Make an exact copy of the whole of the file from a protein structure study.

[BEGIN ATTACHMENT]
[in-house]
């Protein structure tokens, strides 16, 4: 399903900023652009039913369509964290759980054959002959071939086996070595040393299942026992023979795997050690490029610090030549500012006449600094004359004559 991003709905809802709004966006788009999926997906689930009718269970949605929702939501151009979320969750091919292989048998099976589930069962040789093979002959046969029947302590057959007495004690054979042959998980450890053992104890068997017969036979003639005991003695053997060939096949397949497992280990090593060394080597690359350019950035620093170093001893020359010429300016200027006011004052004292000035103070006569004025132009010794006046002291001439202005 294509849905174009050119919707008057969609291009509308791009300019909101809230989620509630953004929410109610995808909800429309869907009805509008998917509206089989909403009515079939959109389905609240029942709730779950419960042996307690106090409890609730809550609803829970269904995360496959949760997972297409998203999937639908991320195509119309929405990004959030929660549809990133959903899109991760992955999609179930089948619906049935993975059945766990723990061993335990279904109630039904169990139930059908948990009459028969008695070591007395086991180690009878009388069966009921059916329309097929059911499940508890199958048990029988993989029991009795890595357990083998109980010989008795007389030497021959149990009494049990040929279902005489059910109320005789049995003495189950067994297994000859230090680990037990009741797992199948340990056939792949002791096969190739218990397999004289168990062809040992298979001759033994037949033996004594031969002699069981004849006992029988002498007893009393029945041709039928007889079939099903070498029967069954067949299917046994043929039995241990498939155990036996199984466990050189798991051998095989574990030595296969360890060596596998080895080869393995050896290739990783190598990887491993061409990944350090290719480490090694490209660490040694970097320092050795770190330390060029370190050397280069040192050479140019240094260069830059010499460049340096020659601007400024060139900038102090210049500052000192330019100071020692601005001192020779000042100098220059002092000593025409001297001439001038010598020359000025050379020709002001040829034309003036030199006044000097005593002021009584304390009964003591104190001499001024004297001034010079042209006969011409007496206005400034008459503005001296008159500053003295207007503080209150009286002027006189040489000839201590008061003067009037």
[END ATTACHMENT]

[in-house]
């Protein structure tokens, strides 16, 4: 399903900023652009039913369509964290759980054959002959071939086996070595040393299942026992023979795997050690490029610090030549500012006449600094004359004559 991003709905809802709004966006788009999926997906689930009718269970949605929702939501151009979320969750091919292989048998099976589930069962040789093979002959046969029947302590057959007495004690054979042959998980450890053992104890068997017969036979003639005991003695053997060939096949397949497992280990090593060394080597690359350019950035620093170093001893020359010429300016200027006011004052004292000035103070006569004025132009010794006046002291001439202005 294509849905174009050119919707008057969609291009509308791009300019909101809230989620509630953004929410109610995808909800429309869907009805509008998917509206089989909403009515079939959109389905609240029942709730779950419960042996307690106090409890609730809550609803829970269904995360496959949760997972297409998203999937639908991320195509119309929405990004959030929660549809990133959903899109991760992955999609179930089948619906049935993975059945766990723990061993335990279904109630039904169990139930059908948990009459028969008695070591007395086991180690009878009388069966009921059916329309097929059911499940508890199958048990029988993989029991009795890595357990083998109980010989008795007389030497021959149990009494049990040929279902005489059910109320005789049995003495189950067994297994000859230090680990037990009741797992199948340990056939792949002791096969190739218990397999004289168990062809040992298979001759033994037949033996004594031969002699069981004849006992029988002498007893009393029945041709039928007889079939099903070498029967069954067949299917046994043929039995241990498939155990036996199984466990050189798991051998095989574990030595296969360890060596596998080895080869393995050896290739990783190598990887491993061409990944350090290719480490090694490209660490040694970097320092050795770190330390060029370190050397280069040192050479140019240094260069830059010499460049340096020659601007400024060139900038102090210049500052000192330019100071020692601005001192020779000042100098220059002092000593025409001297001439001038010598020359000025050379020709002001040829034309003036030199006044000097005593002021009584304390009964003591104190001499001024004297001034010079042209006969011409007496206005400034008459503005001296008159500053003295207007503080209150009286002027006189040489000839201590008061003067009037």